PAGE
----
Emma Jowett is Head of Yahoo Storytellers, an end-to-end customer content studio that helps Yahoo advertisers build campaigns.
We caught up with Emma to see what her role entails.
Econsultancy: Please describe your job: What do you do?
Emma Jowett: I am the head of Yahoo’s client and brand partnership team, Yahoo Storytellers and I lead a passionate and focused group dedicated to creating exciting content-led advertising solutions. My team has a lot of different skillsets, from client sales to creative strategy, project management, design and commercial editorial. My primary role is to bring all these talents together to deliver fantastic ideas for our clients and agencies.
E: Whereabouts do you sit within the organisation? Who do you report to?
EJ: I report into Nigel Clarkson, MD and Commercial Director for the UK.
E: What kind of skills do you need to be effective in your role?
EJ: People skills are obviously vital. On a typical day, I’ll not only speak with my team but with clients and agencies too, and it’s important that I keep my team motivated, agencies engaged and clients happy. I have a positive demeanour and I strive to inspire and empower my team to do their best work every day.
I’ve always placed emphasis on having strong product and industry knowledge, which is essential given the pace at which our industry evolves. I love what I do, and the combination of knowledge and passion for what you do is key.
Finally, although I sit on the more creative side of our sales organisation, I think having a commercial background is hugely beneficial. I’ve spent a lot of my career in global strategic sales and I have a strong understanding of the balance between commercial goals and creative output. Creativity and amazing ideas are key, but ultimately they need to deliver successful results for our clients.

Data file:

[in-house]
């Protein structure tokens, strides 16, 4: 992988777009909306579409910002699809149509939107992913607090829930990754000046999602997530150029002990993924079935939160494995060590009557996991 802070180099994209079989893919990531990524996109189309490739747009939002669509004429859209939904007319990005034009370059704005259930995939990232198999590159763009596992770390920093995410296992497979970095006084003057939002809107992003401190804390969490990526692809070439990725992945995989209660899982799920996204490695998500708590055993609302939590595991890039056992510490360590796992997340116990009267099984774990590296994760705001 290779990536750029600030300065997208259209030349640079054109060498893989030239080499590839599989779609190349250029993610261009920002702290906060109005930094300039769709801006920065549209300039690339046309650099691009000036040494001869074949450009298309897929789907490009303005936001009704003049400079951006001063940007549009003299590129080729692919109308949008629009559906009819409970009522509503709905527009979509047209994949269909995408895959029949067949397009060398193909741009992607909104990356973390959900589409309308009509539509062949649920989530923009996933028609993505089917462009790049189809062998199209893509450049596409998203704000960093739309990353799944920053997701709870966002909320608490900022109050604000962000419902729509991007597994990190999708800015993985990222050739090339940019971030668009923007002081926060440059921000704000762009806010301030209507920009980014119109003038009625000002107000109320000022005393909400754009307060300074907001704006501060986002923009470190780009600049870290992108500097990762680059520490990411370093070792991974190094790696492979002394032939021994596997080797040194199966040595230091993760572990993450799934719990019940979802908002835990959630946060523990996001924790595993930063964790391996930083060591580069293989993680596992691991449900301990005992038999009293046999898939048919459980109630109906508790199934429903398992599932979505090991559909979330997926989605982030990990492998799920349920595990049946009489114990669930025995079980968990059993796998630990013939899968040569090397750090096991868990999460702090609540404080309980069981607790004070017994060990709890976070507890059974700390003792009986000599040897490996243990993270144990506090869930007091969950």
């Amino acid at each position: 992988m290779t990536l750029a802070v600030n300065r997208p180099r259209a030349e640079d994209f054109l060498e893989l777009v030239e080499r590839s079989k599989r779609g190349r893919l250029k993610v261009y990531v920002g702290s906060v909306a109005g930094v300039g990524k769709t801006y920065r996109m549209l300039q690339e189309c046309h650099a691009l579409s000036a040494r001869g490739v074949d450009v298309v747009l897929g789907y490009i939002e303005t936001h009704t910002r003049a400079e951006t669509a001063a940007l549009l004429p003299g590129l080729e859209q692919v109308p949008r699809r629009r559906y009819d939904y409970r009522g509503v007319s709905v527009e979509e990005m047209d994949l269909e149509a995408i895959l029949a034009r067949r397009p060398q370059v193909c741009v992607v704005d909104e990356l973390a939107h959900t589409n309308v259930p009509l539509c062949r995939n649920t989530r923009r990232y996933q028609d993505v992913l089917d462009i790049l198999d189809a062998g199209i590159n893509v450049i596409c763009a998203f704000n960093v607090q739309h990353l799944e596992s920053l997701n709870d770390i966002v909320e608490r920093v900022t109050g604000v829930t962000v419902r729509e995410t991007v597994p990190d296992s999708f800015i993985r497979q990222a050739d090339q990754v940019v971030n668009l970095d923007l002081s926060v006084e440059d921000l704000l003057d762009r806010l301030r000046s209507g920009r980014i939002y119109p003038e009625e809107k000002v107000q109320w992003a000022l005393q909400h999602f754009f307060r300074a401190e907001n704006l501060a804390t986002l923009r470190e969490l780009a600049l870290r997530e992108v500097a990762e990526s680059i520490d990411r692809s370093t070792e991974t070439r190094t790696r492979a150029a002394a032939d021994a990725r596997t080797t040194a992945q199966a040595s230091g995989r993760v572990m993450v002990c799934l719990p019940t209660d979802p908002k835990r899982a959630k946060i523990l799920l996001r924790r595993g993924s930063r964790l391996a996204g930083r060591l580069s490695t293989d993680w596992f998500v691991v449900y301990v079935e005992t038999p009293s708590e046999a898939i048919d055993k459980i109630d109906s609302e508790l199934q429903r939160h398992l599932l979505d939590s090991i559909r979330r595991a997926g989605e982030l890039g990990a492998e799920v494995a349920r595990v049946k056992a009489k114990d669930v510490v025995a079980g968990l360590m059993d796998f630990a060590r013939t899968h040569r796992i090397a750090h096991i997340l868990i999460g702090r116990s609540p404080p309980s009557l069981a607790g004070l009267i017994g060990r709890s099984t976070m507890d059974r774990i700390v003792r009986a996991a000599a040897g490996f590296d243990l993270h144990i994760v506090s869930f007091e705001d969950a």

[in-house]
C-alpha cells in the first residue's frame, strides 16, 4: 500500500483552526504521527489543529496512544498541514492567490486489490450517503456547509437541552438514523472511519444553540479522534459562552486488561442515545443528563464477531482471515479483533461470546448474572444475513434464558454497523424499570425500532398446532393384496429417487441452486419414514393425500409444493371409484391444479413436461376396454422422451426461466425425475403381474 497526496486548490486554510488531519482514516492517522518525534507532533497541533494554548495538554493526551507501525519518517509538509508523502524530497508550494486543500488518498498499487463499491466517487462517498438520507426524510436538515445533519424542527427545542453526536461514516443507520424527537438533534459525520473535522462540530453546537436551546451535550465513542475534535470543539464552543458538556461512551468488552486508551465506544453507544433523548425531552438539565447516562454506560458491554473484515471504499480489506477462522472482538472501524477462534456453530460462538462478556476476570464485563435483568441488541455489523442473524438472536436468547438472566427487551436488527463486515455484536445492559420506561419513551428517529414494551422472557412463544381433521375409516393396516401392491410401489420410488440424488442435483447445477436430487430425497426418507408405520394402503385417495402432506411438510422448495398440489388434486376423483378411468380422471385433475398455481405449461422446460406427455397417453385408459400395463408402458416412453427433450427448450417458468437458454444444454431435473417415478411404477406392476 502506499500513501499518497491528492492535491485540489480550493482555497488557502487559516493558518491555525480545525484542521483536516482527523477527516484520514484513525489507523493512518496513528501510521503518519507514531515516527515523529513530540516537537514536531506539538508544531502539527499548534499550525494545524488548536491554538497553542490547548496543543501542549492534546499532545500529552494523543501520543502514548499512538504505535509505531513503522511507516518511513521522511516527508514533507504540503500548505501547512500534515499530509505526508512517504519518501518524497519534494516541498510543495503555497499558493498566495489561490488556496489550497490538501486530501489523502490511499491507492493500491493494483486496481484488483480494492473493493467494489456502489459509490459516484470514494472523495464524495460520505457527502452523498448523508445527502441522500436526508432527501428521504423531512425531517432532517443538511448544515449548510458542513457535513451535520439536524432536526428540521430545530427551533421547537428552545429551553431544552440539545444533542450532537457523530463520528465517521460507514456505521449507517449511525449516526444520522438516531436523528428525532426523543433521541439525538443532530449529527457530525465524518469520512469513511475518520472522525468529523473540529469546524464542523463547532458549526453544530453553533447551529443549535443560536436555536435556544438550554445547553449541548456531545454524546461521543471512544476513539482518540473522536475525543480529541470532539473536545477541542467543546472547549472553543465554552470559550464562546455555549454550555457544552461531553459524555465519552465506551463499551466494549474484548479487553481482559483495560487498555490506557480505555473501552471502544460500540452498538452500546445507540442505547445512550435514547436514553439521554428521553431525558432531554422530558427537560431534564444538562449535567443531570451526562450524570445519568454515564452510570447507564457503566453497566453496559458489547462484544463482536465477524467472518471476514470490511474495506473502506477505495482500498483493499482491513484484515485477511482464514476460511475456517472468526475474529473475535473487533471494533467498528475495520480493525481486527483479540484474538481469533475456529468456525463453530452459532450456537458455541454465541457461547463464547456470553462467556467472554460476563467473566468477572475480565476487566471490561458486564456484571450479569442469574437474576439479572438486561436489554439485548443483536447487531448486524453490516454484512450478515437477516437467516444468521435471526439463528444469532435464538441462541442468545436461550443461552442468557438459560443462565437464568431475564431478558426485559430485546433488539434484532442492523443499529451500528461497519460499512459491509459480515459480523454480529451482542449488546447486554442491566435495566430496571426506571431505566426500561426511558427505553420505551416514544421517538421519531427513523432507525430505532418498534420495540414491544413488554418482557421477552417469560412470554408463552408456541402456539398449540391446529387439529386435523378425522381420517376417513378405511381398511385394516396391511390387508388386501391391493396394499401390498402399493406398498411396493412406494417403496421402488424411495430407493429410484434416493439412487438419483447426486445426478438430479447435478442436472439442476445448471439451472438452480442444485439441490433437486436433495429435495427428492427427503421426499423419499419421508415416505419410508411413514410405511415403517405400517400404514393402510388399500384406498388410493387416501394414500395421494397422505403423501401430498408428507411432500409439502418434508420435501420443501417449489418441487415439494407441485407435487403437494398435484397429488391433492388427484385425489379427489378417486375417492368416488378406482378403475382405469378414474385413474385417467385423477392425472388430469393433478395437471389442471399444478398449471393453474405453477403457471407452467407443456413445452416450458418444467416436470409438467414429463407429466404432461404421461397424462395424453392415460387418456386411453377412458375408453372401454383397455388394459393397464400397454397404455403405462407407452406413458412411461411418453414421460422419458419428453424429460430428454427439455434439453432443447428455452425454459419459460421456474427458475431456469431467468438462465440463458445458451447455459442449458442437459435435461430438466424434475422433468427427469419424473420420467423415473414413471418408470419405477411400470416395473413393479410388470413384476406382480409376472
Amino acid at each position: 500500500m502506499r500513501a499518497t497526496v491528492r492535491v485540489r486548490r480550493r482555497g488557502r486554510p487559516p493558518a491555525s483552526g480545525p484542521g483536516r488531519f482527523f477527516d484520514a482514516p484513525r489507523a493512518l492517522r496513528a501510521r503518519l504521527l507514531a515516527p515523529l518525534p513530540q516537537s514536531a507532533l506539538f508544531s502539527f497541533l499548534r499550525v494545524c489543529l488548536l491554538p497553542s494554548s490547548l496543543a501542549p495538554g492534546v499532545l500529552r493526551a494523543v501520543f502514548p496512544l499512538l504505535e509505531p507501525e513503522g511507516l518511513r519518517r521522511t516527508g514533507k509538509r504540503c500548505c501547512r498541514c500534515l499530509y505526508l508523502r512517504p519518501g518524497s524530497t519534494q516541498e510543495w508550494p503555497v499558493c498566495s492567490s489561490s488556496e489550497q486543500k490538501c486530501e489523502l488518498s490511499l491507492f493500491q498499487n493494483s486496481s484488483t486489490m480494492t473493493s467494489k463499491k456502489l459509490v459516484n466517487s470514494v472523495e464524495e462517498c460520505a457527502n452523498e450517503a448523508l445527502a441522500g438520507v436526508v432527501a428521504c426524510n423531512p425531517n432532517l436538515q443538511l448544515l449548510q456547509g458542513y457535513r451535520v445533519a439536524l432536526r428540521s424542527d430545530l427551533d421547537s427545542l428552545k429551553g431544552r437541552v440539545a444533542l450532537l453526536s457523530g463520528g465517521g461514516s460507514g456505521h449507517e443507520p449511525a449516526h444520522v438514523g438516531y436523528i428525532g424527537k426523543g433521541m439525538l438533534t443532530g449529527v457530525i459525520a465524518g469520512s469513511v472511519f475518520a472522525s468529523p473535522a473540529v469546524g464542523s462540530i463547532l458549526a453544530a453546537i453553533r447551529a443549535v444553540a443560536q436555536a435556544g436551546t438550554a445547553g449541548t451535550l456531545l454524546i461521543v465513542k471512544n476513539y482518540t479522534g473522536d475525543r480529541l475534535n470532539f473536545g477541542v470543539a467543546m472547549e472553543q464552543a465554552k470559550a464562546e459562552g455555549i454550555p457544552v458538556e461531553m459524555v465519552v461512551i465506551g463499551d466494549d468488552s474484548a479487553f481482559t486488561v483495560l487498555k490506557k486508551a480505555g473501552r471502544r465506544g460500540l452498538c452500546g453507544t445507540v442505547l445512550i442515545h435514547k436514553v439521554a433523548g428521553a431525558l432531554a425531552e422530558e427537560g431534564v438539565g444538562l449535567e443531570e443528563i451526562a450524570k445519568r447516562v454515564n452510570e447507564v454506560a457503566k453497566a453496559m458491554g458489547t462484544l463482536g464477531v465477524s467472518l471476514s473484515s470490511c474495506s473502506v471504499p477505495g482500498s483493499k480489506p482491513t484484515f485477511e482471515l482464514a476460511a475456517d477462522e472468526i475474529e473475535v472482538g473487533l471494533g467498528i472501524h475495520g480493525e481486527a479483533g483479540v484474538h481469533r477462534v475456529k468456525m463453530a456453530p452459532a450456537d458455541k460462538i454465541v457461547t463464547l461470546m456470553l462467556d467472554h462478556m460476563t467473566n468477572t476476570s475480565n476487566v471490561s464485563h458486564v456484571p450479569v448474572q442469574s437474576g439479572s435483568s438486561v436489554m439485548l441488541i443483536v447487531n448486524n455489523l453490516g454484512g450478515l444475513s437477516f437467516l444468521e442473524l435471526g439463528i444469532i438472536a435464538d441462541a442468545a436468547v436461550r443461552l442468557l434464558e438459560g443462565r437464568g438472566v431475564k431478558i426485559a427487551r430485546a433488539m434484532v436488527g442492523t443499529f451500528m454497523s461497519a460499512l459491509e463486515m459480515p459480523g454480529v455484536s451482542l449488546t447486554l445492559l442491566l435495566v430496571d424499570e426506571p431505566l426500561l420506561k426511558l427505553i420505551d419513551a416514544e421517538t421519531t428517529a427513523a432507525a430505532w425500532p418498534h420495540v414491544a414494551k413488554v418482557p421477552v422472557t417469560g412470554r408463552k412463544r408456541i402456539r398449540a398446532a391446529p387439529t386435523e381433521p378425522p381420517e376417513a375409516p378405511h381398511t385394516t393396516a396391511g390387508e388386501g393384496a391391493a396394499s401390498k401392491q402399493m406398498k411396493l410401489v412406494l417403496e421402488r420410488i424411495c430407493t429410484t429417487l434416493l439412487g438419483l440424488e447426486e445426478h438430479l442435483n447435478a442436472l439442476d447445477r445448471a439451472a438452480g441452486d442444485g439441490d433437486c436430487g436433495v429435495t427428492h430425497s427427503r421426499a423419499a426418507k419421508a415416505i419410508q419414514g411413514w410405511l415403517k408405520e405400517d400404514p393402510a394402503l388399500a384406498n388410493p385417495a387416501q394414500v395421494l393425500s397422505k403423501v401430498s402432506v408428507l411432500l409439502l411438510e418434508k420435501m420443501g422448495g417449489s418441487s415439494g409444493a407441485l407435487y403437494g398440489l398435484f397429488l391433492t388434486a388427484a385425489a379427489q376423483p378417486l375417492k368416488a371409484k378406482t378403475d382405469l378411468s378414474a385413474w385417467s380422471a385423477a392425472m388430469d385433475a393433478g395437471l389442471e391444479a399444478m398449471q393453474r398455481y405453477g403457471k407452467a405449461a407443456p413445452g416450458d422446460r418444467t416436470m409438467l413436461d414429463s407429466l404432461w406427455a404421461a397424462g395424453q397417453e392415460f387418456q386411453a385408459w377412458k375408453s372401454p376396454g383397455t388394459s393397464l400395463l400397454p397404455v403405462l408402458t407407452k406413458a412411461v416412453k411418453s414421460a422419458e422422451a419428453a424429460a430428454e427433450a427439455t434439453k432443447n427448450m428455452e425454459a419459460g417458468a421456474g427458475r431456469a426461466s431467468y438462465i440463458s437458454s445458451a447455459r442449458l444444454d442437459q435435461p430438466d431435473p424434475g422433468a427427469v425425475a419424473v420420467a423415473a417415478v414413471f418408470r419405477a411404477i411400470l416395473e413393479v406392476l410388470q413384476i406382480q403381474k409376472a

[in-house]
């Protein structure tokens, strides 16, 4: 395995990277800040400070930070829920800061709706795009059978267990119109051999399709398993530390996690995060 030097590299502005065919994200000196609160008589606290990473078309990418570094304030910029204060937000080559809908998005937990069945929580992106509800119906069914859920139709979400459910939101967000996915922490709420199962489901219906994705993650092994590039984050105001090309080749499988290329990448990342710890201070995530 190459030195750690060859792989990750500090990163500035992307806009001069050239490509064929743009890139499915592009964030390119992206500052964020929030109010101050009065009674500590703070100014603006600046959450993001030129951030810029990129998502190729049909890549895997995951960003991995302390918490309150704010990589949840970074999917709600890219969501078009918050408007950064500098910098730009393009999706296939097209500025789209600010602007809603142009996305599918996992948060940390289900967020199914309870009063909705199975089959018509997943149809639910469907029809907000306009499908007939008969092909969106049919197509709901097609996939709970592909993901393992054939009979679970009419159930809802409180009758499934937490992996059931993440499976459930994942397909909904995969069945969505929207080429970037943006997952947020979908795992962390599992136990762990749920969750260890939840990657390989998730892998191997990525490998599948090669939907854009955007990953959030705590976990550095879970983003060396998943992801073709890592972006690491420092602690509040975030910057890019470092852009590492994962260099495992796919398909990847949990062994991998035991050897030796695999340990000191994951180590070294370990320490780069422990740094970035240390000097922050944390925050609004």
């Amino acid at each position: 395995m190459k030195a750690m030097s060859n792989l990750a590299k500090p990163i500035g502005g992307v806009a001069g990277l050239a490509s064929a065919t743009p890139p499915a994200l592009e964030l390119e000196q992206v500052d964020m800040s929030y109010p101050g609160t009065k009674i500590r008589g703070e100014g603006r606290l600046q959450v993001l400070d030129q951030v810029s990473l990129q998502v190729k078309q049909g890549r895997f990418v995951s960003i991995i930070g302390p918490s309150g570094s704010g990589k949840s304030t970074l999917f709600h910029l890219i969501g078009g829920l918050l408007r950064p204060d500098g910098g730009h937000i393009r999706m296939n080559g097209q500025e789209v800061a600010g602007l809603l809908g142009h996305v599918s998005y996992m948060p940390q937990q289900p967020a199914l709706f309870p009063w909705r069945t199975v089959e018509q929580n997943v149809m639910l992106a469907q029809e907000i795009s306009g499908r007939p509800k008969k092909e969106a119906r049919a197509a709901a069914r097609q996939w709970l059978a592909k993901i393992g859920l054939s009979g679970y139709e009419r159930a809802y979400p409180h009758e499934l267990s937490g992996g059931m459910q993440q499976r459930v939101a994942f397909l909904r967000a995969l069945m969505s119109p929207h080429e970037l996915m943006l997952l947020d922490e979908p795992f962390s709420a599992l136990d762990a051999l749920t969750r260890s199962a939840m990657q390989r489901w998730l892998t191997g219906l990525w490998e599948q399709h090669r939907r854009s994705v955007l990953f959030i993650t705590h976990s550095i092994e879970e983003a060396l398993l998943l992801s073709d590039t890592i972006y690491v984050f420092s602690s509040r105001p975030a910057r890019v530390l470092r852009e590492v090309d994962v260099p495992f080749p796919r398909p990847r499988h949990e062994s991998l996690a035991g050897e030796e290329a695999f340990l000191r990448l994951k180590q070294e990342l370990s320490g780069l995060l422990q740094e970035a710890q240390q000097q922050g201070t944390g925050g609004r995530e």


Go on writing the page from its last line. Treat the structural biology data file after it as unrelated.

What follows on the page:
E: Tell us about a typical working day…
EJ: With two little girls, it’s often a whirlwind start to the day, usually beginning at 6:30am as I get them ready for school. Then, to get ahead of the day, I catch up on my emails on the train to work. Working at a global company, we tend to get a flurry of emails overnight. It’s amazing how much happens when you’re sleeping and this train time is key for staying on top of what’s happening at HQ.
When it comes to the working day, I like to devote my time to three core priorities – innovation, collaboration, and communication.
As a general rule I like to spend 20 per cent of my time focused on innovation, and on any given day this could mean meeting with new start-ups and thinking about how we could work together or quick-fire brainstorming with my team.
Collaboration makes up 30 per cent of my time, whether it’s with external partners or internal stakeholders, and with the remainder of my time I focus on communication. This may seem obvious but it’s hugely important, and includes everything from aligning our editorial and sales teams, to discussing proactive content ideas with key clients and agencies.
Emma Jowett, Head of Yahoo Storytellers
E: What do you love about your job? What sucks?